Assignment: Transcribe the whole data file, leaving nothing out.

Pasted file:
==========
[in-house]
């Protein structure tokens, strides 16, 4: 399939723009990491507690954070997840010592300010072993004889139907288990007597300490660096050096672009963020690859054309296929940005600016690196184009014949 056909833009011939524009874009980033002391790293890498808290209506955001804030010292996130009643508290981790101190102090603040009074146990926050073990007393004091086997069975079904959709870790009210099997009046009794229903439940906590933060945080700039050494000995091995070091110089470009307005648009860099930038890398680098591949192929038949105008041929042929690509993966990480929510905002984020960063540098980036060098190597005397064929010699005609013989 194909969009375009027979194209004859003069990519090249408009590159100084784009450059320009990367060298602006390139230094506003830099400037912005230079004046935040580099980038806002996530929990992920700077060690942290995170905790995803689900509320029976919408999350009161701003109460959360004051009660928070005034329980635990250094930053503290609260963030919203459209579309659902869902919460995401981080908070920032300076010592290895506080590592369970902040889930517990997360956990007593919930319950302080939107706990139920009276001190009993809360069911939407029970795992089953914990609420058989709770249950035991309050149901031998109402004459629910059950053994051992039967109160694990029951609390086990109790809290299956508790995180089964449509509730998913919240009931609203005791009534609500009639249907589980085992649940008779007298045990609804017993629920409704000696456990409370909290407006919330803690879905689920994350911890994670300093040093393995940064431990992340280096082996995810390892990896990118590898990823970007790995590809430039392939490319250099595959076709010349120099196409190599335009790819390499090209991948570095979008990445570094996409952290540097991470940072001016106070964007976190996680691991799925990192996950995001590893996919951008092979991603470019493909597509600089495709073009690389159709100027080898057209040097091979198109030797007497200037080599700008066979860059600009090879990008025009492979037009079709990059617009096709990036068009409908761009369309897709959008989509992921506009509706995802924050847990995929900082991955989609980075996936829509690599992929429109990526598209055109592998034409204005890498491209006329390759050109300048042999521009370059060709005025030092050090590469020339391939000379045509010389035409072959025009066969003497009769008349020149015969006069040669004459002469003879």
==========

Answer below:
[in-house]
């Protein structure tokens, strides 16, 4: 399939723009990491507690954070997840010592300010072993004889139907288990007597300490660096050096672009963020690859054309296929940005600016690196184009014949 056909833009011939524009874009980033002391790293890498808290209506955001804030010292996130009643508290981790101190102090603040009074146990926050073990007393004091086997069975079904959709870790009210099997009046009794229903439940906590933060945080700039050494000995091995070091110089470009307005648009860099930038890398680098591949192929038949105008041929042929690509993966990480929510905002984020960063540098980036060098190597005397064929010699005609013989 194909969009375009027979194209004859003069990519090249408009590159100084784009450059320009990367060298602006390139230094506003830099400037912005230079004046935040580099980038806002996530929990992920700077060690942290995170905790995803689900509320029976919408999350009161701003109460959360004051009660928070005034329980635990250094930053503290609260963030919203459209579309659902869902919460995401981080908070920032300076010592290895506080590592369970902040889930517990997360956990007593919930319950302080939107706990139920009276001190009993809360069911939407029970795992089953914990609420058989709770249950035991309050149901031998109402004459629910059950053994051992039967109160694990029951609390086990109790809290299956508790995180089964449509509730998913919240009931609203005791009534609500009639249907589980085992649940008779007298045990609804017993629920409704000696456990409370909290407006919330803690879905689920994350911890994670300093040093393995940064431990992340280096082996995810390892990896990118590898990823970007790995590809430039392939490319250099595959076709010349120099196409190599335009790819390499090209991948570095979008990445570094996409952290540097991470940072001016106070964007976190996680691991799925990192996950995001590893996919951008092979991603470019493909597509600089495709073009690389159709100027080898057209040097091979198109030797007497200037080599700008066979860059600009090879990008025009492979037009079709990059617009096709990036068009409908761009369309897709959008989509992921506009509706995802924050847990995929900082991955989609980075996936829509690599992929429109990526598209055109592998034409204005890498491209006329390759050109300048042999521009370059060709005025030092050090590469020339391939000379045509010389035409072959025009066969003497009769008349020149015969006069040669004459002469003879």